Esther Sullivan, PhD, followed her interests in housing equality and poverty housing and lived in mobile home parks in Florida and Texas. That is, until she couldn’t anymore.
She was among the residents forced to uproot because of redevelopment of the parks – an increasingly common occurrence in the United States.
“Once I found myself in a mobile home park that then closed and I saw 200 families being evicted at once, I realized there is no academic work on this, and there’s hardly even any policy work on this,” said Sullivan, an assistant professor of Sociology in the College of Liberal Arts and Sciences at CU Denver. “This is the way we’re housing the poor in this country.”
Seeing the devastating effects of evictions in manufactured housing communities, commonly called trailer parks, has prompted Sullivan to work on a book: Manufactured Insecurity: Mobile Home Park Evictions and Americans’ Tenuous Rights to Place.
The book will be an ethnographic examination – looking into state laws meant to manage the evictions, policies that treat mobile home residents as second-class citizens, and the longer-term consequences for evicted individuals and whole communities. “The paradigm of propertied homeownership is tied to our status as citizens,” Sullivan said. “It’s tied to our rights to community, to place. The way we treat the mobile home park and its residents in law, both before and after these evictions, speaks to the way regulations play a part in establishing security or insecurity.”
Her book will also explore the historic place of mobile homes in American life. Mobile homes have historically been, and continue to be, relegated to commercial and industrial areas as well as floodplains.
It’s surprising, she said, that the topic is unexplored in academia, given that 20 million Americans live in manufactured housing. “This project looks at the unprecedented rise of unsubsidized, affordable housing in the nation, and at the effects of this increasingly privatized development of low-income housing.”
Sullivan’s project utilizes mixed-methods. Using geospatial mapping, she found that the closure of mobile home parks in Harris County (Houston area) was not followed by the development of luxury properties, but rather construction of other forms of low-income housing. She showed that some 119 mobile home parks closed in Harris County between 2002 and 2011, but during that time the total number of parks listed with the county remained constant. She suspects that newer parks are being developed in peripheral areas where land is cheaper.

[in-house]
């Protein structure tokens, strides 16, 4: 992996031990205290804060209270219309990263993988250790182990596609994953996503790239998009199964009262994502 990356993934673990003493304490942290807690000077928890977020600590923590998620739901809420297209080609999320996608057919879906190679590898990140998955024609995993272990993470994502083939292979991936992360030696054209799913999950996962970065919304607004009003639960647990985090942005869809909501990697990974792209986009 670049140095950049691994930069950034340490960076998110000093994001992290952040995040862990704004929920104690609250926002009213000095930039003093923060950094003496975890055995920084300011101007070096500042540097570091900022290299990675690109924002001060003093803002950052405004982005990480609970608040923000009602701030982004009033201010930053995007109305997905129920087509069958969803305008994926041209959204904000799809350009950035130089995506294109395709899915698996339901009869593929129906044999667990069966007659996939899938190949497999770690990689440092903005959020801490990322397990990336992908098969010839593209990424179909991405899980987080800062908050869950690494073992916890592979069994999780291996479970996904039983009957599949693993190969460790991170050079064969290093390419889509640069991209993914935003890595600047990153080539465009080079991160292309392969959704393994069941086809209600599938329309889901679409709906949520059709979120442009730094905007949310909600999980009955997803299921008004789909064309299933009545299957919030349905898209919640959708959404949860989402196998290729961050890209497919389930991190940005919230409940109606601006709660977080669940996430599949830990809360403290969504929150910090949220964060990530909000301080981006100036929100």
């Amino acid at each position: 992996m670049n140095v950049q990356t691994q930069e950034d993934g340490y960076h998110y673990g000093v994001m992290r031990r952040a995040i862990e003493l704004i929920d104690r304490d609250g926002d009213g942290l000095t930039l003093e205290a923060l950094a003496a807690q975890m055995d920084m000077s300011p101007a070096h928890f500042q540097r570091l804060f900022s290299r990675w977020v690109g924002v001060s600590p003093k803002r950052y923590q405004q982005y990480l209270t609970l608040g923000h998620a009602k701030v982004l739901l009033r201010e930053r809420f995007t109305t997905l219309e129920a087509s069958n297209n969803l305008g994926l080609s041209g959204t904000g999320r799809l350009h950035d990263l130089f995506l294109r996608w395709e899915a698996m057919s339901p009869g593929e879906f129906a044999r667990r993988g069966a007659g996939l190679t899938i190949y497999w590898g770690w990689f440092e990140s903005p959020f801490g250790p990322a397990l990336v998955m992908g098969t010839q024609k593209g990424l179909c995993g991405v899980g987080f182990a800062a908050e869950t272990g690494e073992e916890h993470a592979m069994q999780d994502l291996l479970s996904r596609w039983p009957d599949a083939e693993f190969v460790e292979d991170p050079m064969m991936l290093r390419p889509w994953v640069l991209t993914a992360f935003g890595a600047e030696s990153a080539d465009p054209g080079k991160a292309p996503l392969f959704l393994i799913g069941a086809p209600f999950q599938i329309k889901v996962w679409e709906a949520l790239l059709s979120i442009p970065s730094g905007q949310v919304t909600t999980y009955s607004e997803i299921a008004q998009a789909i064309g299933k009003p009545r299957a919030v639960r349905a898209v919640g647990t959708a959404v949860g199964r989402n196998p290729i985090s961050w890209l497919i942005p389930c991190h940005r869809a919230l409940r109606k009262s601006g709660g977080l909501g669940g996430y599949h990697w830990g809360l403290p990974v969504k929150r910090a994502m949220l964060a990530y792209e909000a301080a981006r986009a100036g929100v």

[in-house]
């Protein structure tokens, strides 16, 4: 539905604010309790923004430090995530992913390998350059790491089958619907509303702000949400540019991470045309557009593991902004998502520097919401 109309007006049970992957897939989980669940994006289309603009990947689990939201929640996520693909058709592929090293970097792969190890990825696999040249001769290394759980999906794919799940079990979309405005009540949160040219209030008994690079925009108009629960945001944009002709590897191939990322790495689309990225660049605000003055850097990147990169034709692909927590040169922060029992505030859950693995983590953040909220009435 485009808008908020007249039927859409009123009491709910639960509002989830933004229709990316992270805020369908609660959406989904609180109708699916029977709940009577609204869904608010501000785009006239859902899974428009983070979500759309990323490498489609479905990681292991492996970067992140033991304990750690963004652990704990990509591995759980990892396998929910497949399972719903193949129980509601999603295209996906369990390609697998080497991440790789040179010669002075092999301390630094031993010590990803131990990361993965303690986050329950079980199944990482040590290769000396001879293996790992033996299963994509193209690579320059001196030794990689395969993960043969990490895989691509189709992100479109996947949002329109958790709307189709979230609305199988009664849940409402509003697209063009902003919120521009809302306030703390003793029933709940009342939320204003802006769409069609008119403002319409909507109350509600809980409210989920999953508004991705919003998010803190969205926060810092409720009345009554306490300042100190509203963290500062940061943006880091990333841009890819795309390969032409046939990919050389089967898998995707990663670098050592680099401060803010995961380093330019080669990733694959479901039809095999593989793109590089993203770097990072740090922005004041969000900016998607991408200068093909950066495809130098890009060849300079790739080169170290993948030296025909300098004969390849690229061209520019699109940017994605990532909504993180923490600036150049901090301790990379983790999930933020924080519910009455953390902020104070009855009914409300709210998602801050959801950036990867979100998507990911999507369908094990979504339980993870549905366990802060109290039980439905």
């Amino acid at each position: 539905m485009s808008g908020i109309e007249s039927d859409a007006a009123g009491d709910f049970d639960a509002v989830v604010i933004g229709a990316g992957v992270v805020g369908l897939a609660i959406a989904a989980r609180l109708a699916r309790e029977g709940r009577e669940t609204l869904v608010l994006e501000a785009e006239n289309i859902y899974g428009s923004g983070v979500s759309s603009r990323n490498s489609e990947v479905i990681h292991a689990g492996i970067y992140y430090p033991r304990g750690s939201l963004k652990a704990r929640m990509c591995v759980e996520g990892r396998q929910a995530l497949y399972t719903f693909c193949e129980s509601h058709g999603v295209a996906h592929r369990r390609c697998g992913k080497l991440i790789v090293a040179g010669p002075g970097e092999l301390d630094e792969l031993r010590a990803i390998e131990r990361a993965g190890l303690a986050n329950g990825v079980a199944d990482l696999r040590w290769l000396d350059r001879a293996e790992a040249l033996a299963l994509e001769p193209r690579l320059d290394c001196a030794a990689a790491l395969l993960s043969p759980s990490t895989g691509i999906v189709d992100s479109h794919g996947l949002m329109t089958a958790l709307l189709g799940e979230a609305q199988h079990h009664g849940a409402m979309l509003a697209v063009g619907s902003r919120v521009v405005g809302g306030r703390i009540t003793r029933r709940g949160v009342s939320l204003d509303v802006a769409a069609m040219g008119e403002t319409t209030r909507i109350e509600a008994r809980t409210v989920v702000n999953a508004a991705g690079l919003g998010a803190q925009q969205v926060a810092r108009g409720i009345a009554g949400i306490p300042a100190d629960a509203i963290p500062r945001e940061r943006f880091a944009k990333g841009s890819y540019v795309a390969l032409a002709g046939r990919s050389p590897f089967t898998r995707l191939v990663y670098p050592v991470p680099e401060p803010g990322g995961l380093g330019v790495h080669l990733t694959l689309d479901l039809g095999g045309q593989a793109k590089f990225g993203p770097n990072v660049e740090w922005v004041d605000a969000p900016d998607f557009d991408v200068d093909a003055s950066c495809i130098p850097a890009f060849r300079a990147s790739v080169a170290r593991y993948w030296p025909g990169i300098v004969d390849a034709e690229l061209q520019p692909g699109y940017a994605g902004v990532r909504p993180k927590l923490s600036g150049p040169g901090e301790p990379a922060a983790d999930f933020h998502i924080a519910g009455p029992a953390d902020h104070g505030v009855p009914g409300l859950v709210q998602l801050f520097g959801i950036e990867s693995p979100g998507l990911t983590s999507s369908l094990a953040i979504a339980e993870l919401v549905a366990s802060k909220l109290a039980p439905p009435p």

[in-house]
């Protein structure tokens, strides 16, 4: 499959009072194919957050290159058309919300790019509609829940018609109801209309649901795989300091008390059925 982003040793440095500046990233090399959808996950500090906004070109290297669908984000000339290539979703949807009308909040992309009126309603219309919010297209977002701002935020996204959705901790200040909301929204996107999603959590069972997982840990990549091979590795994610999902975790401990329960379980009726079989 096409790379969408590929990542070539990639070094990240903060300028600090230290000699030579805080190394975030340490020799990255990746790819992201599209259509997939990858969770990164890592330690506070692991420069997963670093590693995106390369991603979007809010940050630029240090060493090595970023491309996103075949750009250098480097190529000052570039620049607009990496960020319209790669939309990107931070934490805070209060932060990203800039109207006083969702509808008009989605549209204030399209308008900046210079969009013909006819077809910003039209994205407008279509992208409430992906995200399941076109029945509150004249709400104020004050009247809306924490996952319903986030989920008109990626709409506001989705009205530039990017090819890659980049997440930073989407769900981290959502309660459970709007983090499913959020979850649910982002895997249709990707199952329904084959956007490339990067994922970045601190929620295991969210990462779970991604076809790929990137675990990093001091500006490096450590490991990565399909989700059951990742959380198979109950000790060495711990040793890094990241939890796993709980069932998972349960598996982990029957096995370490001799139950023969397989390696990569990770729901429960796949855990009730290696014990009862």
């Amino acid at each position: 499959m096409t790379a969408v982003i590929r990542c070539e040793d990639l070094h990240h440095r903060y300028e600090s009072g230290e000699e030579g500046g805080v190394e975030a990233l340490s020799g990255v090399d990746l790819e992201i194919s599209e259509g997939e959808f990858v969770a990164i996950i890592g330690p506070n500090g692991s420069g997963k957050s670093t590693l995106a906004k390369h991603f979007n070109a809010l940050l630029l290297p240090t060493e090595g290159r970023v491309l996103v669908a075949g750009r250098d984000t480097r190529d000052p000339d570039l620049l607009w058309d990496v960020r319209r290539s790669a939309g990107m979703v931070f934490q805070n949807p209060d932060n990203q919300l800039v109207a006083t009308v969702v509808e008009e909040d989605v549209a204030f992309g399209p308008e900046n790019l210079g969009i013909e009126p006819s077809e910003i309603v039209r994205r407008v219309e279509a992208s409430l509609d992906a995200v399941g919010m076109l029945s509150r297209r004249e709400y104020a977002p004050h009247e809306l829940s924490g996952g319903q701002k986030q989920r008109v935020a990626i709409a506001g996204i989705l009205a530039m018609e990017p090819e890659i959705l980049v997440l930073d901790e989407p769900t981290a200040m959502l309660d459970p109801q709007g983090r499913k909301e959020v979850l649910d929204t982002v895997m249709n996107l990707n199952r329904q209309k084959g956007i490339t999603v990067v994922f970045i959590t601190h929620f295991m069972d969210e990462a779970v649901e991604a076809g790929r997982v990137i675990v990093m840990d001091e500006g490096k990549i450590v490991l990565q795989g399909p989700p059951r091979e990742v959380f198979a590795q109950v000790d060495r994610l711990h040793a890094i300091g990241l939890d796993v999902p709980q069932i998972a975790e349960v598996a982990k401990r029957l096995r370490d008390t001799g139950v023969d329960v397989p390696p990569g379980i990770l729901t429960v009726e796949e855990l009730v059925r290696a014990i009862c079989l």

The triggers for redevelopment, she found, are generally lack of legal protection for the residents and rising land values.
“In mobile home parks people have seemingly achieved the American dream of homeownership,” Sullivan said. “They own their home, but they rent the land – and that’s precisely what puts them at risk. The land is what gives you rights.”
Sullivan’s research shows that direct federal investment in low-income housing in the United States has declined, and yet the nation, as overall incomes stagnate and wealth declines, increasingly needs affordable housing.
Collaborating with CAP professors
Sullivan joined the CU Denver faculty last fall after receiving her PhD in Sociology with a special designation in Theory from The University of Texas at Austin.
She is also collaborating with Andrew Rumbach, PhD, and Carrie Makarewicz, PhD, both assistant professors in Planning and Design in the College of Architecture and Planning, on a project that would examine manufactured housing in flash floodplains. In studying the aftermath of the 2013 floods in Colorado, Rumbach and Makarewicz noticed that a disproportionate number of flood victims lived in manufactured housing.
“Again, we think social processes have a lot to do with the unequal outcomes of these natural disasters,” Sullivan said. “They determine where we put lower-income people and how we regulate their communities.” The three researchers have applied for a National Science Foundation grant to fund the floodplain study, which would have implications for states across the nation.
Sullivan recently received one of four Office of Research Services (ORS) new faculty grants. She wants to study a trend in voluntary relocation – in this case, the migration of people to Colorado in the wake of legalized marijuana. Both individuals and organized groups, such as the American Medical Refugees, are seeking market opportunities tied to the cannabis industry.
“All of these processes (being put in place in Colorado) are really interesting because now other states are at the precipice of their own legalization, and they want to know what’s going to happen to population growth in their jurisdictions,” she said.